Cover the loaves with a dish towel and leave in a warm place to rise for 30 minutes.

Mix an egg with one teaspoon of water.  Brush this egg wash over the loaves, then place the baking sheet in the lower third of an oven preheated to 375 degrees.  Bake 30 minutes.  Remove the beautiful golden-brown loaves to a rack to cool.

Grandma’s recipe makes a sweet bread — remember that cup of sugar?  It’s terrific toasted, spread with butter, dipped in coffee or tea.  I doubt you’re going to enjoy ham sandwiches made with cardamom bread.  It’s probably not a good accompaniment for dinner, either.  But I can tell you with the assurance that only comes from experience, cardamom bread isn’t just for Christmas anymore.

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6 Comments »

  1. Great post! I ended up making 8 loaves this Christmas (teacher presents!). And that alone made me appreciate all the years you supplied us with our own loaf of Cardamom Bread! 2 of the loaves sadly didn’t come out – but that didn’t stop us from eating them! Christina and I are getting together this week so that I can pass along the Larson tradition. We will be thinking of you AND Grandma Larson!

    Comment by Fanny — December 26, 2011 @ 12:49 pm | Reply

  2. Fascinating! I love the flavor of cardamon. Unfortunately, I am gluten intollerant, so I won’t be trying it, unless I can find a flour that has no wheat, rye or barley in it. I am fearful that because there is no gluten in the GF flour, it won’t rise enough and it won’t say risen when it cools (one of the things the gluten does for bread). I’m afraid I will recreat your petrified cardomom logs! I could eat them but I’d risk a trip to the dentist.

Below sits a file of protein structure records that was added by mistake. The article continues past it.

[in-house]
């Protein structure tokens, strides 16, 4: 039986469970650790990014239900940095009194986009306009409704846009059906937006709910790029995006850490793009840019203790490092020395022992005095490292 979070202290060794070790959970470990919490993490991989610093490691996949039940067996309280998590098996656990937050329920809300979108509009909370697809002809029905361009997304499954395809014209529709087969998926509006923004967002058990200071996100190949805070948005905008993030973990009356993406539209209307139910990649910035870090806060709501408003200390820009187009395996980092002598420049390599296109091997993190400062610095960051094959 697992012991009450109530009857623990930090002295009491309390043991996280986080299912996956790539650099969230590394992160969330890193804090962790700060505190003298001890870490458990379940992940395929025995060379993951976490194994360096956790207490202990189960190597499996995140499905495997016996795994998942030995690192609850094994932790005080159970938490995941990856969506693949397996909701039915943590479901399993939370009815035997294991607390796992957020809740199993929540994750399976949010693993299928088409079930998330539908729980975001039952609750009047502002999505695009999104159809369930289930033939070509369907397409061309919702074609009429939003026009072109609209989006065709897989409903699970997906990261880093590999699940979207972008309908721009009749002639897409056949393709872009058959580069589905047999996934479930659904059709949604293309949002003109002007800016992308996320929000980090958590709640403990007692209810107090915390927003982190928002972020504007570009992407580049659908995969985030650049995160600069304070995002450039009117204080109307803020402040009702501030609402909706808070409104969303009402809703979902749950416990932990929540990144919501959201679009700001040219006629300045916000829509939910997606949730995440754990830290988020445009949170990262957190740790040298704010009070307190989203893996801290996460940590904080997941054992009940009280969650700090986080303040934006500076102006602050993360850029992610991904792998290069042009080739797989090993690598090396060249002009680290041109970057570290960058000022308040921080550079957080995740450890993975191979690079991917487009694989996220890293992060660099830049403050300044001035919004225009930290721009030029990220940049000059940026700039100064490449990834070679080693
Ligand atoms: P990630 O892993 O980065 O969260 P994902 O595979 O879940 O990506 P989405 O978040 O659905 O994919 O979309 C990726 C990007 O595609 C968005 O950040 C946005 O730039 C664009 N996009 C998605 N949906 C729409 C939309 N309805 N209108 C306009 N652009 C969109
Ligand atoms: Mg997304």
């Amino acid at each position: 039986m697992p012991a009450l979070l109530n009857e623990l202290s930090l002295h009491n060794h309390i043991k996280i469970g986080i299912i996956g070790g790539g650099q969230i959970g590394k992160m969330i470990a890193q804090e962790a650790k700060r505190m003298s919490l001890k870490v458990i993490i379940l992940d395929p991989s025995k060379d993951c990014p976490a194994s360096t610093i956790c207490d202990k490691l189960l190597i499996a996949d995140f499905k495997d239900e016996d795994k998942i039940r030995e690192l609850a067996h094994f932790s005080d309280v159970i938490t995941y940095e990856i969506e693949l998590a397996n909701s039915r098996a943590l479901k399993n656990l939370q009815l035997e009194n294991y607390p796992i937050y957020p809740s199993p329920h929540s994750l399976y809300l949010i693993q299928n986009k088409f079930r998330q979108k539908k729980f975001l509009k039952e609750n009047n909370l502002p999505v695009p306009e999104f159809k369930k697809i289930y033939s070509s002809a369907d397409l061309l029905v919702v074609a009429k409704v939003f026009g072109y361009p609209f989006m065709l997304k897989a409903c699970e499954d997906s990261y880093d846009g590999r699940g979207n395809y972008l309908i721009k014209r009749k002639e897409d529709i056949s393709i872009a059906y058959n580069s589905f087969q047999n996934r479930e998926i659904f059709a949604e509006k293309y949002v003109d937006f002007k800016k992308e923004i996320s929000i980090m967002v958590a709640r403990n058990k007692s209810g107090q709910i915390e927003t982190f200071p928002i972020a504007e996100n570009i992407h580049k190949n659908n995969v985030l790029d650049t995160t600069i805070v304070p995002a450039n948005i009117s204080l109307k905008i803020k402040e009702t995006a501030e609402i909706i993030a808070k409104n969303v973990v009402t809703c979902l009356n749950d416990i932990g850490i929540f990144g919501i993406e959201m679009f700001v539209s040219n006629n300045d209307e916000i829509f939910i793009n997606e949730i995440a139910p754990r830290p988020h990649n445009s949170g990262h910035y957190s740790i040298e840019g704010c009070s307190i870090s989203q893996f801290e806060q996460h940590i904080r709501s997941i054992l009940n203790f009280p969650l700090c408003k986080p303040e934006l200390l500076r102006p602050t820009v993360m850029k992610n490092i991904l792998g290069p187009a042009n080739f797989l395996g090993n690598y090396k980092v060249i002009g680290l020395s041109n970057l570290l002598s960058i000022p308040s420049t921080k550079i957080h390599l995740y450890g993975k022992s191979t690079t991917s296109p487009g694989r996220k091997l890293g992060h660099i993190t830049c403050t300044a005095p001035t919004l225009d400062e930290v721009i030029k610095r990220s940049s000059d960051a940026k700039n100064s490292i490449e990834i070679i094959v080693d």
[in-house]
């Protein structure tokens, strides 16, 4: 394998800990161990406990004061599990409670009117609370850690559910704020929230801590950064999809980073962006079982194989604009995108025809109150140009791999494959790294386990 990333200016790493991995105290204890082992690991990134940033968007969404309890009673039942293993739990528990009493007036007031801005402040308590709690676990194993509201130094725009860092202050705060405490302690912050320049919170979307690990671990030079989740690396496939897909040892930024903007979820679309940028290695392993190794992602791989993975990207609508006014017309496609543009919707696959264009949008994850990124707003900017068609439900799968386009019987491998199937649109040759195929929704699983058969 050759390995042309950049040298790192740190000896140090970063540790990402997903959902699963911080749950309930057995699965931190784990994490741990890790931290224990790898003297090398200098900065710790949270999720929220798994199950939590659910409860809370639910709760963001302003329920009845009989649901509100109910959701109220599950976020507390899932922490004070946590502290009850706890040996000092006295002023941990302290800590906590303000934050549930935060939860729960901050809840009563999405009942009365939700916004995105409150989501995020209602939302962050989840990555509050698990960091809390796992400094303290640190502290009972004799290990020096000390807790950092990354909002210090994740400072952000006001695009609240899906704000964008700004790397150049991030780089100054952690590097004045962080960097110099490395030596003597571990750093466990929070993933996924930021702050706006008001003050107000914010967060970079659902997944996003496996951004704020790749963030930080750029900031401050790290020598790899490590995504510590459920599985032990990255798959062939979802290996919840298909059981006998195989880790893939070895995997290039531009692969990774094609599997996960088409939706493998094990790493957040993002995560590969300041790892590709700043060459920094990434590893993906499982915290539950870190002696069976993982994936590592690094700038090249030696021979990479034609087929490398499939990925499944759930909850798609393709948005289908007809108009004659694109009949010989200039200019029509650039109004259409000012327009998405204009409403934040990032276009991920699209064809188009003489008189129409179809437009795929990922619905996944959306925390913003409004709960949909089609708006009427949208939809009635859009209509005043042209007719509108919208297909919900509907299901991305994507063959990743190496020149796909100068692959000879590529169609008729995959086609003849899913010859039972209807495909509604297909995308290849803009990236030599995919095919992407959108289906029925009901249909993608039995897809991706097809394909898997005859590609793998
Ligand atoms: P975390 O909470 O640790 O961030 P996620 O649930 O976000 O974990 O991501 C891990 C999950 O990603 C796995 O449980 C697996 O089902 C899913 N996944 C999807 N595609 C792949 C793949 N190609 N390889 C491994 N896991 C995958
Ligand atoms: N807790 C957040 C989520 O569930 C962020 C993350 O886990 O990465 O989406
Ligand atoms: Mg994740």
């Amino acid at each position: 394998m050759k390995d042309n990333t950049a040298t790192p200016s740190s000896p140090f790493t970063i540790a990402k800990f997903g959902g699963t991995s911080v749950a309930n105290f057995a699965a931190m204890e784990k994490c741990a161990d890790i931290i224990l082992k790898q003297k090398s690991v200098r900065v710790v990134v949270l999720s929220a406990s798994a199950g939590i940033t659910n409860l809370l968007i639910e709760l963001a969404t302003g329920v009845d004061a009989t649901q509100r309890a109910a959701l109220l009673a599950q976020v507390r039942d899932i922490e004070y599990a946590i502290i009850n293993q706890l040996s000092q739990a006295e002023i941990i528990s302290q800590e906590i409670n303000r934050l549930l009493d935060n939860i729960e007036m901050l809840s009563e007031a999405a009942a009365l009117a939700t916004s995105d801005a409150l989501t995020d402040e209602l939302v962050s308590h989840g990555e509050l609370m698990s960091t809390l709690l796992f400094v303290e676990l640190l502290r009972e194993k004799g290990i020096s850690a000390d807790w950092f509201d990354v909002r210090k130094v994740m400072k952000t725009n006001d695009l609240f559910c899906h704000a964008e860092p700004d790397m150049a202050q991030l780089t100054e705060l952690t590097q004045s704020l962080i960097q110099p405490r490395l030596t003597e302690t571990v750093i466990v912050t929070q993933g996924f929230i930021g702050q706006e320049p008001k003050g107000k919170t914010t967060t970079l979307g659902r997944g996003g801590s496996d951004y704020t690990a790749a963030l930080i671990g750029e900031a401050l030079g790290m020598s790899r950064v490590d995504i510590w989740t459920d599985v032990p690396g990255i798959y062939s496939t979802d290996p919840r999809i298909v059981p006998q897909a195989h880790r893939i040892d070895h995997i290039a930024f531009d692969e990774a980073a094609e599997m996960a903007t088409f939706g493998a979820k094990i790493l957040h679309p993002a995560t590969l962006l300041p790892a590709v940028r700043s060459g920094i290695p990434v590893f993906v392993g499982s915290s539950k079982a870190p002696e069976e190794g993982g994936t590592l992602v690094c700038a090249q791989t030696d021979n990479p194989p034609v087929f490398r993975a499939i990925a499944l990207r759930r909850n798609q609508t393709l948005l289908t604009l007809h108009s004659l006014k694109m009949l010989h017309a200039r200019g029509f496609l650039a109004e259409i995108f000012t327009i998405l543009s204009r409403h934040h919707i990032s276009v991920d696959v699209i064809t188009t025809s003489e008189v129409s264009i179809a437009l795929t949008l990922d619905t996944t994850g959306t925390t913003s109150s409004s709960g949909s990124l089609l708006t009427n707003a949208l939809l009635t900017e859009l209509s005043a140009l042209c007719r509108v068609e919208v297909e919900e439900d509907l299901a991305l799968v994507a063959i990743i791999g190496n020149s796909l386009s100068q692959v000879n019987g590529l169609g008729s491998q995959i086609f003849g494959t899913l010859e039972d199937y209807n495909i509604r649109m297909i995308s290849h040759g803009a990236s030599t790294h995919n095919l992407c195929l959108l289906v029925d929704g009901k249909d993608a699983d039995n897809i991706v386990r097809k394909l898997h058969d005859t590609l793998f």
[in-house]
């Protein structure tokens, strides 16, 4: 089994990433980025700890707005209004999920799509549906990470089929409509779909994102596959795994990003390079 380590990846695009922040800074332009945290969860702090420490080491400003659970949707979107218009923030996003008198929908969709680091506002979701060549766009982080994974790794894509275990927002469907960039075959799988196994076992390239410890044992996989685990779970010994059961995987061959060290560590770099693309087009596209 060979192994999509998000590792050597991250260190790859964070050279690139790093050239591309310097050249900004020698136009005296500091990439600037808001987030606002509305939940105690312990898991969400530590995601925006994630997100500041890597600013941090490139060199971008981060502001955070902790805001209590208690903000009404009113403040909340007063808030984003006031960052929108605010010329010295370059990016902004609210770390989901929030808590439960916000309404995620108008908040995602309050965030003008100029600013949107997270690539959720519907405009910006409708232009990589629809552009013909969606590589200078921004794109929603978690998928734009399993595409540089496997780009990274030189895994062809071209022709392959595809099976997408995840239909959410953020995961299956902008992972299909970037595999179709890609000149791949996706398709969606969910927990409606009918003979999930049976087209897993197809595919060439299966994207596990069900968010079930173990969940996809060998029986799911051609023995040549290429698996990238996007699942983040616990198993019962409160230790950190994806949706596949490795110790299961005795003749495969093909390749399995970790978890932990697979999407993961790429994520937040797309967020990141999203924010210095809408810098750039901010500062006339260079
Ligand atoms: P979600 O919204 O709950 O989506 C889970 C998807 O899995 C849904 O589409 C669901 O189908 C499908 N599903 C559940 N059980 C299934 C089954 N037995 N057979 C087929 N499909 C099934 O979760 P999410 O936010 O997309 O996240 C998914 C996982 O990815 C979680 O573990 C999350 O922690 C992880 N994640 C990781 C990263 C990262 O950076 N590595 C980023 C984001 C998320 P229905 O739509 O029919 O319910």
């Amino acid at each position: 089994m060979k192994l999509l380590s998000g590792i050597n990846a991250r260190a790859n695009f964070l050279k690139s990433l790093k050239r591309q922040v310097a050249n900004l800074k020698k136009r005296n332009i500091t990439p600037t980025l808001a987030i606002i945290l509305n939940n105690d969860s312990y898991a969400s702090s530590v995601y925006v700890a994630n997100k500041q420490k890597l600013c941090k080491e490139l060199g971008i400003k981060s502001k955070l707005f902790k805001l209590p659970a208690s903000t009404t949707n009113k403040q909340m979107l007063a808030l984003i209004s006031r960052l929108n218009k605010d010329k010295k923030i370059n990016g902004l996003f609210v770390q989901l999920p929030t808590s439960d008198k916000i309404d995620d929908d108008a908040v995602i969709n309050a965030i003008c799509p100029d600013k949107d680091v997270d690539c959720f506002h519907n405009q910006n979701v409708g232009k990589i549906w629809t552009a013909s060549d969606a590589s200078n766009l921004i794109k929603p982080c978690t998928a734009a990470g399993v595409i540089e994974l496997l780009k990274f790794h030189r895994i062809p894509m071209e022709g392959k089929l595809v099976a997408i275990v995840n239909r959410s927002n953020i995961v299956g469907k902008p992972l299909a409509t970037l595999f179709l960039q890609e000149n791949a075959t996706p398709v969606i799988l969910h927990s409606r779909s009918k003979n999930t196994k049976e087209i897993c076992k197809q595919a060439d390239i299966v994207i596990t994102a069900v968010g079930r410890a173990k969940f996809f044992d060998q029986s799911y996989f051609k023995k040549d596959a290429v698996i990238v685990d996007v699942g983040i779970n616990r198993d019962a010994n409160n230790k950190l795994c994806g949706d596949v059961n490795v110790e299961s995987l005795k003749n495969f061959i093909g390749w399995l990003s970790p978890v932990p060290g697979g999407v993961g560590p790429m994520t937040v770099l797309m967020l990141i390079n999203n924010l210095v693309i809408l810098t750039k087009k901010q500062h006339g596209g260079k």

Merry Christmas and I hope you have a spectacular 2012.

    Bee

    Comment by Bee Hylinski - Author and Baseball Fan — December 26, 2011 @ 6:33 pm | Reply

  3. Merry third day of Christmas, Joanne! I enjoyed your Birthday,Thanksgiving, Christmas piece. Also the bread recipe. Making bread has never been one of my strong instincts. Though I love homemade bread. Alas, when I tried one time it turned out like your first attempt and I wasn’t thirteen.
    Hope to see you at a CWC meeting. Have a happy, healthful 2012. Fran

    Comment by Fran Wojnar — December 27, 2011 @ 9:51 am | Reply

  4. […] Swedish Cardamom Bread (jayellebee.wordpress.com) Share this:TwitterFacebookEmailPrintLike this:LikeBe the first to like this post. Filed under Posts and tagged Scorpa | Leave a comment […]

    Pingback by Skorpa, Skorpa, Skorpa and a hot beverage, preferably coffee. « foodbeautifulfood — February 1, 2012 @ 1:08 pm | Reply

  5. My in-laws mother always made this for Christmas so I am trying to make it this year. Thank you for the recipe. I reviewed many others but yours was by far the easiest to understand. Your practical step by step made it less daunting. We found cardamom inner pods and ground them like you suggested. Is 3/4 tsp really all we need? Seems like so little but I have no idea how it is supposed to taste. It is rising now – wish me luck and thank you!!

    Comment by josephine — December 23, 2012 @ 2:52 pm | Reply

    • The total amount of ground cardamom will vary slightly, depending upon the size of the pods, but 3/4 tsp sounds right. Would you believe I forgot to add the spice when I made loaves last week? The hurrier I go the behinder I get!

      Comment by Joanne — December 24, 2012 @ 2:52 pm | Reply